Smilla’s Sense of Snow

(Critical Survey of Contemporary Fiction)

Smilla Jaspersen cannot believe that the death of her seven-year-old friend Isaiah was the result of an accidental fall. She tries to convince police to look at the event more carefully, but they refuse and she is warned not to pursue an investigation of her own. When she persists, she finds that Isaiah and his mother had been supported by an unusually large pension paid by a large company, the Cryolite Corporation. Isaiah’s father, an Inuit, had died during one of two mysterious expeditions to Greenland carried out by the corporation; his death, she also finds, was somewhat mysterious.

In Copenhagen, aided by clues from a former auditor for the Cryolite Corporation, by her Danish father, by an investigator for the prosecutor, and by a shipping broker, as well as a newfound lover she calls the mechanic, she finds that there were two mysterious voyages to the west coast of Greenland carried out through the Cryolite Corporation. On of three men who headed these voyages is a blind Inuit genius; when he gives Smilla information he is killed and she almost dies in a fire which destroys an old wooden sailing vessel. She is sure that there is a criminal plot under way, and that drugs are part of it.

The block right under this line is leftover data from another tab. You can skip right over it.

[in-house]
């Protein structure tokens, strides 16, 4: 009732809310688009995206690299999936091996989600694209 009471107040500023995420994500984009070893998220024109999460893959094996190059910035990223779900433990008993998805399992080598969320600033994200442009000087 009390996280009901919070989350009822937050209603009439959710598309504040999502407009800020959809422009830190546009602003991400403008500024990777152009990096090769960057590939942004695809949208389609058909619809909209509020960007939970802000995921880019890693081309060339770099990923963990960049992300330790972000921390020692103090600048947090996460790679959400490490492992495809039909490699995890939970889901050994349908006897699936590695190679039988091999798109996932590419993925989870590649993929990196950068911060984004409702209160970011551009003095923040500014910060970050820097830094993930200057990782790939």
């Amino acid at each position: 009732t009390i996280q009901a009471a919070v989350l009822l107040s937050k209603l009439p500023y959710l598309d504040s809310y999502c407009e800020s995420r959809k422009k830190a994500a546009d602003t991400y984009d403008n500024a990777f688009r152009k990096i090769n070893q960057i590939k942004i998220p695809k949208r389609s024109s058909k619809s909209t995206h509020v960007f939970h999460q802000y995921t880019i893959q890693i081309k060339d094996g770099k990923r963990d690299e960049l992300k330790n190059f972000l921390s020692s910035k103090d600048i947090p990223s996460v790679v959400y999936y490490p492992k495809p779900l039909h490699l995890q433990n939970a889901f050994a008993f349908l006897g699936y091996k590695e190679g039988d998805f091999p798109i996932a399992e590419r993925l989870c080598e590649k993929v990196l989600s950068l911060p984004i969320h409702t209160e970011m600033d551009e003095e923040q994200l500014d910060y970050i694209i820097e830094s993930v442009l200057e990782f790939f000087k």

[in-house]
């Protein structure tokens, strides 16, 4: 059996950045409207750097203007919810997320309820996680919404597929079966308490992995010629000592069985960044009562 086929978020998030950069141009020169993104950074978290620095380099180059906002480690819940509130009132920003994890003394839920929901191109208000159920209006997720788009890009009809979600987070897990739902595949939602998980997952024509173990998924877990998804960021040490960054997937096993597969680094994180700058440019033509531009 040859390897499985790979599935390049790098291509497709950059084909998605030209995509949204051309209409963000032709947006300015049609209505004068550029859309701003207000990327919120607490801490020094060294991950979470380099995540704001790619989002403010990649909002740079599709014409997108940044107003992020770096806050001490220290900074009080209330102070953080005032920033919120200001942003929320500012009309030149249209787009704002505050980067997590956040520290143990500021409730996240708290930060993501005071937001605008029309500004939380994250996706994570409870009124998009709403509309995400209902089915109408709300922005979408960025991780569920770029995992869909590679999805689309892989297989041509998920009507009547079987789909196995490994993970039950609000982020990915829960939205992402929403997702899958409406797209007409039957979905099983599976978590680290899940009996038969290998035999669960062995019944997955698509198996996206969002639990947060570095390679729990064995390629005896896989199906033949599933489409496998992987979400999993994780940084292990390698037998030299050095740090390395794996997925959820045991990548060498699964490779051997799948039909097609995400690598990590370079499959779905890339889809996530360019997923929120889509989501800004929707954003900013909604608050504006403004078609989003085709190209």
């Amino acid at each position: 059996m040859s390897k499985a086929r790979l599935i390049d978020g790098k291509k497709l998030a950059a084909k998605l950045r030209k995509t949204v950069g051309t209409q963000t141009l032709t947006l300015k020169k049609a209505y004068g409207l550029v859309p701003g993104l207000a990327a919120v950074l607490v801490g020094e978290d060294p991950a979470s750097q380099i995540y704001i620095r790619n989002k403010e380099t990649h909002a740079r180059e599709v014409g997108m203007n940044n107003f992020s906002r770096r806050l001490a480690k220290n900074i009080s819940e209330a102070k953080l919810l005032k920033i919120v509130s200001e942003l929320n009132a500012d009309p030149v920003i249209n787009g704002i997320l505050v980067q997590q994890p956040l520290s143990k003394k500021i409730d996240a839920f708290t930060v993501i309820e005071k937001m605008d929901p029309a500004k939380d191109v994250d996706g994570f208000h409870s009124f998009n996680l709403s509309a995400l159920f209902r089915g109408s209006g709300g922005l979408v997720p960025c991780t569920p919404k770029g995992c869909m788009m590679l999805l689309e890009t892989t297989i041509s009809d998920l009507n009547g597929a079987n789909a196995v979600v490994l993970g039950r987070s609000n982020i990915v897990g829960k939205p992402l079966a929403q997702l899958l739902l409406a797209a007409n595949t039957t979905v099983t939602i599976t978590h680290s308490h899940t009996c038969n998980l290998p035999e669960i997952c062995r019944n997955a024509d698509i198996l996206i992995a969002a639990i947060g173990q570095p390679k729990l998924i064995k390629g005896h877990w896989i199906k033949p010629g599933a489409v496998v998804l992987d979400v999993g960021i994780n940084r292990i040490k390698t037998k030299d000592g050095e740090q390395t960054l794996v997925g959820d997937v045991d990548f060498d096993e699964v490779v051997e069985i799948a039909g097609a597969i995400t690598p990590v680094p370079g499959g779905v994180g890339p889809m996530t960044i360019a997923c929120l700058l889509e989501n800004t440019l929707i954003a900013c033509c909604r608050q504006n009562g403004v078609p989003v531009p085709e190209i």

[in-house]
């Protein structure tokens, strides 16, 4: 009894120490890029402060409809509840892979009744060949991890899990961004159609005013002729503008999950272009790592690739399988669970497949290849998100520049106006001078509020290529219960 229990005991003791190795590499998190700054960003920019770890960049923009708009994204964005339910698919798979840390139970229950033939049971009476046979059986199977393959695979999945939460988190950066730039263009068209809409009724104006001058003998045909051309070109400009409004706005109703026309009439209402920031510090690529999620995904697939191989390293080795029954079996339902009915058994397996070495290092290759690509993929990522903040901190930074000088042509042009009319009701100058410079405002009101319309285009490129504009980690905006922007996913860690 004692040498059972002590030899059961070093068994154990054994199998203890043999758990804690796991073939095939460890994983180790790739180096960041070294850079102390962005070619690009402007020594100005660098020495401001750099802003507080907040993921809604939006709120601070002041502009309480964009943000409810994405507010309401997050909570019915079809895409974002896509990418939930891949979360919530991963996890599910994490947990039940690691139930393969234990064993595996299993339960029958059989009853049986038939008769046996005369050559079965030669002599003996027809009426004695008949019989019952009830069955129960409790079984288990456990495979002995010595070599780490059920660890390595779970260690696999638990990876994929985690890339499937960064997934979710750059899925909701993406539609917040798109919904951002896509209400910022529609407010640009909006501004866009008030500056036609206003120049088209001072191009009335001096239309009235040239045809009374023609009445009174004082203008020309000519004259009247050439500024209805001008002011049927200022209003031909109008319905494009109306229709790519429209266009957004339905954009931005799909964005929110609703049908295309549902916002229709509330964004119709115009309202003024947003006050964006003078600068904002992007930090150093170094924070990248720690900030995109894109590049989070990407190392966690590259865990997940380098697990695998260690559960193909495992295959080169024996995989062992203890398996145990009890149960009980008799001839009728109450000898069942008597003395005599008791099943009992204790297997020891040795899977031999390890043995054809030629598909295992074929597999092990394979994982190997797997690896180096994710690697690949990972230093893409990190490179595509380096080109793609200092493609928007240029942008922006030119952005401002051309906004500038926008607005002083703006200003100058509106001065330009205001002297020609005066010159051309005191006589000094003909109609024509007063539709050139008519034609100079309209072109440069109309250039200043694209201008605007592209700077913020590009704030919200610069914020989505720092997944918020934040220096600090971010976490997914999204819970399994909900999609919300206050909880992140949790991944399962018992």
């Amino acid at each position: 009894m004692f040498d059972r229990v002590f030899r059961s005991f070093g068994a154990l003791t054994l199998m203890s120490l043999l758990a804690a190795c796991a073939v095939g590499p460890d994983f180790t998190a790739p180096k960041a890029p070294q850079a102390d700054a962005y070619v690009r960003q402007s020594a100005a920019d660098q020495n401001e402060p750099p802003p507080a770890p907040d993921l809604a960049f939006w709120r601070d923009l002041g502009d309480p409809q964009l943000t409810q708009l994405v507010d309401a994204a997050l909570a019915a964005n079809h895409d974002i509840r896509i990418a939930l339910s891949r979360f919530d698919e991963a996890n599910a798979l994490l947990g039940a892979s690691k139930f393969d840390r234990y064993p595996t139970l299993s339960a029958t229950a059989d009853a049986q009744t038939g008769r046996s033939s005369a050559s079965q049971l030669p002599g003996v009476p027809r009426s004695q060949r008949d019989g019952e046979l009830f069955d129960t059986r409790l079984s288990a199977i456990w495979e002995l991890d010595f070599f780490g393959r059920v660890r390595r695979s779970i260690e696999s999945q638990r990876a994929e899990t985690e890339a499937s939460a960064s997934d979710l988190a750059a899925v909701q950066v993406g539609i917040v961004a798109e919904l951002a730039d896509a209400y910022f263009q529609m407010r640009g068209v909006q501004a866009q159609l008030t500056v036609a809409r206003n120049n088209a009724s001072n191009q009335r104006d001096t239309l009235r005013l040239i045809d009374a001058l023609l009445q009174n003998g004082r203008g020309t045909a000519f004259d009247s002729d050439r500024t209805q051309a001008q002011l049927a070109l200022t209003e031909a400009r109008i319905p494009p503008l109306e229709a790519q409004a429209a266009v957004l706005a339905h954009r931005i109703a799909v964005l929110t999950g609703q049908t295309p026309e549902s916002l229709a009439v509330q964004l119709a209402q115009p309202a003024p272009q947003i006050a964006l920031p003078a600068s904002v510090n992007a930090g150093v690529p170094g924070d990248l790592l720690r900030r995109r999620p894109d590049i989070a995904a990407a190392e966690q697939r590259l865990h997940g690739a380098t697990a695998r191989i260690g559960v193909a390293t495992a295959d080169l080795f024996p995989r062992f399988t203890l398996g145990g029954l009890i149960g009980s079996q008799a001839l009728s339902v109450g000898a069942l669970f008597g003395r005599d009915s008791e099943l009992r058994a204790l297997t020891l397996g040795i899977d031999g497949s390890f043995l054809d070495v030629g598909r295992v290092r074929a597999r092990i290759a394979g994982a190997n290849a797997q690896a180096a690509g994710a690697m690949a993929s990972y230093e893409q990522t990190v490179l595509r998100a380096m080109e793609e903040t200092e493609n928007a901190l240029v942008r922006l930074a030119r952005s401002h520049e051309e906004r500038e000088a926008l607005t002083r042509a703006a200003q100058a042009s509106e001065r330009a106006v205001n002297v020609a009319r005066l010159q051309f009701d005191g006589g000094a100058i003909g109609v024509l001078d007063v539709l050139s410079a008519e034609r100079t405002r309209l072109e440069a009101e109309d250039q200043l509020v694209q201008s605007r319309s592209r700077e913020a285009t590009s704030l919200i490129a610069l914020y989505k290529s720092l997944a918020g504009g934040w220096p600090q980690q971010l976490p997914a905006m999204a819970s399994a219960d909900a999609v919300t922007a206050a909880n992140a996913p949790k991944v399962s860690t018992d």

Smilla manages to sail on the KRONOS, which sails for an unknown destination. Two further attempts are made to kill Smilla, and although she finds heroin on the ship it is clear that the real purpose of the voyage is not to obtain or to sell drugs. When...

(The entire section is 466 words.)

Smilla’s Sense of Snow

(Literary Masterpieces, Critical Compilation)

Smilla Jasperson, an independent woman, returns to her Copenhagen apartment building one afternoon to find that her seven-year-old friend Isaiah has died in a fall from the roof of an adjacent warehouse. The police dismiss the death as an accident, since the boy’s footprints are the only Ones on the roof, but Smilla knows that the boy had a paralyzing fear of heights. She tries to get the police to look more deeply into Isaiah’s death, but it quickly becomes clear that someone wants the investigation ended, and Smilla is warned not to pry any further,

This warning and new, unexplained circumstances surrounding Isaiah and his alcoholic mother lead Smilla to press forward. She finds that they have been living well on a large pension from the company that employed Isaiah’s father when he was killed on an expedition to Greenland. She finds an ally in Peter Fojl, whom she calls the mechanic, a man who had also befriended Isaiah; where Smilla had provided the boy with education, reading to him from Euclid’s Elements and other adult texts and sometimes feeding him, the mechanic had given him training in manual arts. Smilla finds quickly that the autopsy that declared Isaiah the victim of an accident had been performed by a doctor named Johannes Loyen, and that the pension that allowed Isaiah’s mother to feed her alcoholic habit came from the Cryolite Corporation, which has extensive mining interests in Greenland, native home to Smilla and Isaiah. Loyen, she finds, had been involved in two mysterious expeditions to the west coast of Greenland under the aegis of the Cryolite Corporation. In his autopsy report, he failed to note that a muscle sample was taken from Isaiah’s body after the boy was dead.